Host: How can you be sure the new dog will get along with your pet or pets at home?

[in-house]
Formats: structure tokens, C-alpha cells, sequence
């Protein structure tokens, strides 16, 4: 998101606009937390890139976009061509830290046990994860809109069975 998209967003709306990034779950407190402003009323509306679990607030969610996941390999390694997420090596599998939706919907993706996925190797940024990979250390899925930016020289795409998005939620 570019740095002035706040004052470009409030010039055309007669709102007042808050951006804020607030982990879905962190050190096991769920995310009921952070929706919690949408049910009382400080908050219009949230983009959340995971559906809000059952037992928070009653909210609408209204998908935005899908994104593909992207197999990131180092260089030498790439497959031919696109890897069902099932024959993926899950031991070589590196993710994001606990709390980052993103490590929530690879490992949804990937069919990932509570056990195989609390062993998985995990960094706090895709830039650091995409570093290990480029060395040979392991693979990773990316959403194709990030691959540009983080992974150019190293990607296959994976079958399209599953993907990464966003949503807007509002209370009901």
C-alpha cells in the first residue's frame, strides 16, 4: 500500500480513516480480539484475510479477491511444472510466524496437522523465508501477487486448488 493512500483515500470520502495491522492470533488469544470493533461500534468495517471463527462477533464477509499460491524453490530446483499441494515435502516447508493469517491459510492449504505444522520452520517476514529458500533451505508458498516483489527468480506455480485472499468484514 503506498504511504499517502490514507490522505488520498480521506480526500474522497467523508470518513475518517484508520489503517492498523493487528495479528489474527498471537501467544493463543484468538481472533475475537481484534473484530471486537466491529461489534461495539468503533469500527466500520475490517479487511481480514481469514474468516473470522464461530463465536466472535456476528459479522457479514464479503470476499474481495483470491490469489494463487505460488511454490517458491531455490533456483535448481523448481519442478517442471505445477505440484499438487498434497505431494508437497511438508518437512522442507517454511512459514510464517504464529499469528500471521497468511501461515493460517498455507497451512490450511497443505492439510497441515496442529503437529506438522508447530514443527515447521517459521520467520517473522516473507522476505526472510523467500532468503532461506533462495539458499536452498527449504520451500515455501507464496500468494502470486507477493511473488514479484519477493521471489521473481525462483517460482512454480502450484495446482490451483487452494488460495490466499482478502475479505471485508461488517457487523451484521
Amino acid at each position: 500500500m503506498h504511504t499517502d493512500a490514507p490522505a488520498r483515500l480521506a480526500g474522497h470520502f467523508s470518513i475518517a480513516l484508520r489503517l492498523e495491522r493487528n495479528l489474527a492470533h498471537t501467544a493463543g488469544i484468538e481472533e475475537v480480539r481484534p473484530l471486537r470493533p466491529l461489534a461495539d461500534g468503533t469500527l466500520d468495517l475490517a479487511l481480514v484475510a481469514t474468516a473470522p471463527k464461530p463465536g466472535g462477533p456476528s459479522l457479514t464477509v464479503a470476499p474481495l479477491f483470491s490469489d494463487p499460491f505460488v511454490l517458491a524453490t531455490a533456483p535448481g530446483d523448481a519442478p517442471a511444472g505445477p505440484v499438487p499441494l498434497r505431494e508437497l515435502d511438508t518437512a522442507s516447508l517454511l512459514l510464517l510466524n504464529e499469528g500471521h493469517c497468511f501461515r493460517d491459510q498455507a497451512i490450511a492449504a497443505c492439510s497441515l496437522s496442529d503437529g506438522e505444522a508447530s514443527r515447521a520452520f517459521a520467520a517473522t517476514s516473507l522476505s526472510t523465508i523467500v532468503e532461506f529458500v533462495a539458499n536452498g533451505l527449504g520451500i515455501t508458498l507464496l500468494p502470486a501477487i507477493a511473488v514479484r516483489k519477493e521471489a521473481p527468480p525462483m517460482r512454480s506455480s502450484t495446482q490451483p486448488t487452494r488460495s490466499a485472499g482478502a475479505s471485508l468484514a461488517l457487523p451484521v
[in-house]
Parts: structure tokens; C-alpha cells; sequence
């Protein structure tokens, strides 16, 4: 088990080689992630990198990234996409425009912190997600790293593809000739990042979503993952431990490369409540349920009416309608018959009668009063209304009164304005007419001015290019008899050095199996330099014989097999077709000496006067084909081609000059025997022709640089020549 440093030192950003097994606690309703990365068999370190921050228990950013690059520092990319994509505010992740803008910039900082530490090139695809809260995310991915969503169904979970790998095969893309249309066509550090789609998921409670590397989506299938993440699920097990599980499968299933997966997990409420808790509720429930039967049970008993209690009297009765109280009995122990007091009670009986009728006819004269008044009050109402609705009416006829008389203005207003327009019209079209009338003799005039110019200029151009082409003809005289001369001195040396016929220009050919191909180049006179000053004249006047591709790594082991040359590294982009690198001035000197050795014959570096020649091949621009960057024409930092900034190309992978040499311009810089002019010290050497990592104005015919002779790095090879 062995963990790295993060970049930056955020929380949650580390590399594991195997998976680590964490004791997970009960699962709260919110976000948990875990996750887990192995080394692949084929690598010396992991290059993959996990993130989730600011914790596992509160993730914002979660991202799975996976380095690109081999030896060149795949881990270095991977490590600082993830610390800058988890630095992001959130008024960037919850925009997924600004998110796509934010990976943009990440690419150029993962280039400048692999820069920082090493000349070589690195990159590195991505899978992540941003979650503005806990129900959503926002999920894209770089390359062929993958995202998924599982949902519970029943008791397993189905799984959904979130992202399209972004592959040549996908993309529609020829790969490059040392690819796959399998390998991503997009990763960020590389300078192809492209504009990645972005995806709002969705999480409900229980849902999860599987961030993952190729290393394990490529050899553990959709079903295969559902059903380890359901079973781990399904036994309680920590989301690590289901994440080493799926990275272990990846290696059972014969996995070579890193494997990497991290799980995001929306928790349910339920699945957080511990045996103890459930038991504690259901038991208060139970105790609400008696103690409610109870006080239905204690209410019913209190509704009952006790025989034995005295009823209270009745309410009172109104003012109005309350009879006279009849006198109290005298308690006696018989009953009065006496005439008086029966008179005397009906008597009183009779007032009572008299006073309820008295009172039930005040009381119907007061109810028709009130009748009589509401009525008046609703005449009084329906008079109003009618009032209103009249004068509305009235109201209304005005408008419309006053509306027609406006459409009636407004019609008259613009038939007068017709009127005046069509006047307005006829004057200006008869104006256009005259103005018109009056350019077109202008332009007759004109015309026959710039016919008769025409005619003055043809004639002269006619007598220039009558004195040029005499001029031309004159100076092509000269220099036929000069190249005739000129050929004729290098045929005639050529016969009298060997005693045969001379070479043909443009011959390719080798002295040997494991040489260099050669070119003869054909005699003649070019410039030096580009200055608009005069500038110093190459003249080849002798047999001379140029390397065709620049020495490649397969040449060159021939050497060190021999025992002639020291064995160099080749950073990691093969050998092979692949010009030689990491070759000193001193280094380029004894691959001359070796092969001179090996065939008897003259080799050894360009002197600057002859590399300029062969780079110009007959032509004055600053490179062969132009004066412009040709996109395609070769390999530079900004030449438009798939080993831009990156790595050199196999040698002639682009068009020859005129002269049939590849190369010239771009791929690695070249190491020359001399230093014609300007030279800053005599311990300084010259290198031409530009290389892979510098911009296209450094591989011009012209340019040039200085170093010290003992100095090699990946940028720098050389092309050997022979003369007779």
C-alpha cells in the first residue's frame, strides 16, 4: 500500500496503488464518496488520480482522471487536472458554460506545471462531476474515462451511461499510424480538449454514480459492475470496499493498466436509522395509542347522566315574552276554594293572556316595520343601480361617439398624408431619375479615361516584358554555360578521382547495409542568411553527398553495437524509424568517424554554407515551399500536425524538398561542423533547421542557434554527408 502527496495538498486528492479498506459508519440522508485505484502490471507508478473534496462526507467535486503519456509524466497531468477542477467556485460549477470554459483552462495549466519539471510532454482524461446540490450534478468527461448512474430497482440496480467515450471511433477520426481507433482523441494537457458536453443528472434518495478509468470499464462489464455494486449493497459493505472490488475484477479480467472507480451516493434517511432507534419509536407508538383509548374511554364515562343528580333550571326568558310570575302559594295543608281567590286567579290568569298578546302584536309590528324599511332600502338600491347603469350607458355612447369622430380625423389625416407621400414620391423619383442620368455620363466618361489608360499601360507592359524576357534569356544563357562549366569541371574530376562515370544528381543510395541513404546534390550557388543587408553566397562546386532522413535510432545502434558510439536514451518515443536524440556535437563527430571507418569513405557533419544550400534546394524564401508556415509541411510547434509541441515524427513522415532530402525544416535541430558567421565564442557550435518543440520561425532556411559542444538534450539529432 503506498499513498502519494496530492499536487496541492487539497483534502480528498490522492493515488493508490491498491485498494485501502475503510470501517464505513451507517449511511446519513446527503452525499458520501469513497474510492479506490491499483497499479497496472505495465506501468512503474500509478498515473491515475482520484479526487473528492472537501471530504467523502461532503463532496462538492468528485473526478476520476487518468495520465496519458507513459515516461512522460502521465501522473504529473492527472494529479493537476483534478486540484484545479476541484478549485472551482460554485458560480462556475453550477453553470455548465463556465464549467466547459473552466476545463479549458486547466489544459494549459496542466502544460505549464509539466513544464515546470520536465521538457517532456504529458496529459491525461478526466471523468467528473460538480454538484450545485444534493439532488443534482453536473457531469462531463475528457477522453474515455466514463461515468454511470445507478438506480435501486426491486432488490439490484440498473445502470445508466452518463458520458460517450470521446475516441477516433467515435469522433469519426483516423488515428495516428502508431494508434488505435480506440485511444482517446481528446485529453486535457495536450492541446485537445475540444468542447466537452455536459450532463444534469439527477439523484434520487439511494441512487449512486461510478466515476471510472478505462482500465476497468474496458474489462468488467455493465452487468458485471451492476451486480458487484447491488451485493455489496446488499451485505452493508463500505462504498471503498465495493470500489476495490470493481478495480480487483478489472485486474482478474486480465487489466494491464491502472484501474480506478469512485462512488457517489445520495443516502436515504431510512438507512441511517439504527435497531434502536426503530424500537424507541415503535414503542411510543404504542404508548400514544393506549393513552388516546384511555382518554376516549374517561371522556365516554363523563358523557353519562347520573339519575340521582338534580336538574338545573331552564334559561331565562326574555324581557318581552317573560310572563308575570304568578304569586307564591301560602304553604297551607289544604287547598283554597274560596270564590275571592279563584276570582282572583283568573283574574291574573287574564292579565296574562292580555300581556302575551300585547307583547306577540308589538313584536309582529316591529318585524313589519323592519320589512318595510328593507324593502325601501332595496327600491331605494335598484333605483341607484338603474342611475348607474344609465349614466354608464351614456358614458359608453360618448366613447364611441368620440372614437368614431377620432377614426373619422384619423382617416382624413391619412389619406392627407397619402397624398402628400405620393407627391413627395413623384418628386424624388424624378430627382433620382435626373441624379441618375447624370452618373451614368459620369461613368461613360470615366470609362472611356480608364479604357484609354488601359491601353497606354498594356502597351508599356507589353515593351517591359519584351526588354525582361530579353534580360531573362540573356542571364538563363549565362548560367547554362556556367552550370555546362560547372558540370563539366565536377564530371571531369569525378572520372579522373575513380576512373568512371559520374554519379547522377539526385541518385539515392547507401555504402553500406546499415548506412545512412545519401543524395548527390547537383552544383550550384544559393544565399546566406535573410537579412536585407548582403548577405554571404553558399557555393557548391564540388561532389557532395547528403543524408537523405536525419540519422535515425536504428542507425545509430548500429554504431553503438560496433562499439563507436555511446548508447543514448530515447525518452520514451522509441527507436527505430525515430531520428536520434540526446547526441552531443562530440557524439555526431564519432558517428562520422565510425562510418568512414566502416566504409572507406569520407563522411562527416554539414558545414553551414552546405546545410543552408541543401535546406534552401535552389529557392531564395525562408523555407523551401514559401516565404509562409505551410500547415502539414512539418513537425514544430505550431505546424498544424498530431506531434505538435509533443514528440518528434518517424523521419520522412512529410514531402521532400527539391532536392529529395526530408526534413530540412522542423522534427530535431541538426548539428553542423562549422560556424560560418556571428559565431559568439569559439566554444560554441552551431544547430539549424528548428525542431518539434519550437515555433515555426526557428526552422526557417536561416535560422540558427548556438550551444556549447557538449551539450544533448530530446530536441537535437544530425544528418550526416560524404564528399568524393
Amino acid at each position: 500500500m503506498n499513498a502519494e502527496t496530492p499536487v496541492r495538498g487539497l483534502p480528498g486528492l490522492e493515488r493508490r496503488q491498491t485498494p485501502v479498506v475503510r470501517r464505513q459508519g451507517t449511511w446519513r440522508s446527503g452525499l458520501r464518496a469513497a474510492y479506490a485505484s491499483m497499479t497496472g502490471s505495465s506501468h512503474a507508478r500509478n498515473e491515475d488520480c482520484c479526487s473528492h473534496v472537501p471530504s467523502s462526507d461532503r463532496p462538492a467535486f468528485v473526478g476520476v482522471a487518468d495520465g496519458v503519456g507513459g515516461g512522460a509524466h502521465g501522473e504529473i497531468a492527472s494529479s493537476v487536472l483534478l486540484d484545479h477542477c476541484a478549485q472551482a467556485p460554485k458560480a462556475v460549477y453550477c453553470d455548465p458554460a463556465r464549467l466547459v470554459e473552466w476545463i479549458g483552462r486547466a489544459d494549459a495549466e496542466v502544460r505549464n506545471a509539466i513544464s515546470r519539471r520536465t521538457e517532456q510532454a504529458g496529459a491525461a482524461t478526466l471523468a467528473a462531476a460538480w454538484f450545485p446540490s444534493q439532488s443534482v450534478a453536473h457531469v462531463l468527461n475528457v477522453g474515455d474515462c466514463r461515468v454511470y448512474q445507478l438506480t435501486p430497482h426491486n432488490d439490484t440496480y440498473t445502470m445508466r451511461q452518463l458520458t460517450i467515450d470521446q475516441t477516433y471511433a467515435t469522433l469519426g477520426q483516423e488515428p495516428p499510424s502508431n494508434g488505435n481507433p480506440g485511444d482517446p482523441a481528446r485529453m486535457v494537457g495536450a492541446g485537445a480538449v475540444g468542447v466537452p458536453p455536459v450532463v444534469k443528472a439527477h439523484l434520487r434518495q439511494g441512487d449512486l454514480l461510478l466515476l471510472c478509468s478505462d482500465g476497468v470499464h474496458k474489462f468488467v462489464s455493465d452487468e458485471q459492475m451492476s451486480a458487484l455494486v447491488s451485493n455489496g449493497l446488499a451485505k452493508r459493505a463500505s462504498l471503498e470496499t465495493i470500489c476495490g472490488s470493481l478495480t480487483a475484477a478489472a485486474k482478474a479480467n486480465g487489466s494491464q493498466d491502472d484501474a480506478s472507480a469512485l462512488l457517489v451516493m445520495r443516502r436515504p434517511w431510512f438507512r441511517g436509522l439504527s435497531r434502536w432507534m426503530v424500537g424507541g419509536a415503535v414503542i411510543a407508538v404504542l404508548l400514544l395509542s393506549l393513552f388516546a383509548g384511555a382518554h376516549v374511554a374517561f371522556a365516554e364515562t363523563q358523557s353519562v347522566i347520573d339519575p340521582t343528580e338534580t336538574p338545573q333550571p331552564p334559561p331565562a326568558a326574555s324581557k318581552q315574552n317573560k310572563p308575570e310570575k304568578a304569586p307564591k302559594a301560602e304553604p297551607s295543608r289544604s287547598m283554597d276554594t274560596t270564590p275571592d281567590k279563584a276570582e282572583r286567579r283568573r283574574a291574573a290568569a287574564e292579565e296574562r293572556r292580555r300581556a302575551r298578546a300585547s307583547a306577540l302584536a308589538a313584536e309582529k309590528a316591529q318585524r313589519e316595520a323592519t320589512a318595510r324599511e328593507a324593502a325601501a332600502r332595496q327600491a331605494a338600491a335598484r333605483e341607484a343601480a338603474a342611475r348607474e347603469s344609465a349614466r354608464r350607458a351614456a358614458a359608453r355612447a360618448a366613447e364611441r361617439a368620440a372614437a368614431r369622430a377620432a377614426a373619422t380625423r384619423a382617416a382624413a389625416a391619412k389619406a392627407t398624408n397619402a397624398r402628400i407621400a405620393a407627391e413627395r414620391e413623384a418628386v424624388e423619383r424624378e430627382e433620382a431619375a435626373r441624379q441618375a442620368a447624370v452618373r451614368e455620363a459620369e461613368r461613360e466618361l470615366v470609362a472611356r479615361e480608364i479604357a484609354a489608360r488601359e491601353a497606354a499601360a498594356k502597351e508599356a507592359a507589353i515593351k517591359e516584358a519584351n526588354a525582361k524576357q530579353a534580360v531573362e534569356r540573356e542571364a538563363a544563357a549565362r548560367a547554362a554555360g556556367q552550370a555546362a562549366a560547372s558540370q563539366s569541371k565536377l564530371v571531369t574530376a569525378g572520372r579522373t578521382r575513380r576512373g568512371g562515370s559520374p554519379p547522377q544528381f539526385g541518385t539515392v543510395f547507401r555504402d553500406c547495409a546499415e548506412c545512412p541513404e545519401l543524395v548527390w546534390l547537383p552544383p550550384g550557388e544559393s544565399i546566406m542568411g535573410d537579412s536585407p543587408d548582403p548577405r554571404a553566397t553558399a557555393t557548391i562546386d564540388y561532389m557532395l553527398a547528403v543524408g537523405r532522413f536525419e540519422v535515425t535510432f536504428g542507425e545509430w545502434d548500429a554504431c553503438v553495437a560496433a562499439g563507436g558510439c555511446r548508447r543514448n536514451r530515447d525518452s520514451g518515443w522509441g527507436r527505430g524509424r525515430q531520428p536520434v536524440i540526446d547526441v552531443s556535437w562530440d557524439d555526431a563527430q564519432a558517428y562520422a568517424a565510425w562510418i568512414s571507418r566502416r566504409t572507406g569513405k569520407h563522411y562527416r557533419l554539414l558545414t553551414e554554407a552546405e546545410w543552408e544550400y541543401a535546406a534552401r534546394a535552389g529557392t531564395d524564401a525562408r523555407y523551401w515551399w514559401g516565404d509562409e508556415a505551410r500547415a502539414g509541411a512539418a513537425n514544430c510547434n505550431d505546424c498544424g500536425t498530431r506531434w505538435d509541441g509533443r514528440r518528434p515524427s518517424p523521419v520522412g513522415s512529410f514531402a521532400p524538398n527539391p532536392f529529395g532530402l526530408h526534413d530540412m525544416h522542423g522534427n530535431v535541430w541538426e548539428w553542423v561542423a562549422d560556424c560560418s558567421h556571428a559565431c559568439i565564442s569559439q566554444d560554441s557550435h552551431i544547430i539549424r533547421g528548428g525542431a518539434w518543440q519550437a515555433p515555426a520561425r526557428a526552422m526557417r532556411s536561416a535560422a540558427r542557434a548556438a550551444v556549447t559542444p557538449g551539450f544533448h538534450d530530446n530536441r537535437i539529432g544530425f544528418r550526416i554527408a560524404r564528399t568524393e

Michelle Otis: Many shelters will allow you or some might even require you to bring your pets from home or your dog from home into the shelter to meet and interact with the dog that you are applying on. That's actually a very good idea. The shelter is neutral territory, the shelter dog has only been there for a very short period of time and hopefully, won't be territorial over the space. Your dog certainly won't be territorial over shelter space, but it's actually a really good, intermediate place for them to interact. The other thing you want to keep in mind is that you need to be patient when introducing the new dog into your home and dogs are going to work it out amongst themselves to a certain extent, but you can also help to make it a positive experience. So definitely, seek a trainer's advice or talk to your adoption counselor about how to best do that. It is really going to depend on the two dogs, the two individual dogs that are being introduces and how they are relating to each other. But just know that in most cases, it is not love at first sight, but if they can live together and become friends or at least live together in peace, that's really what you are going for and your adoption counselor can help give you advice on how to do that or get refer you to someone who can.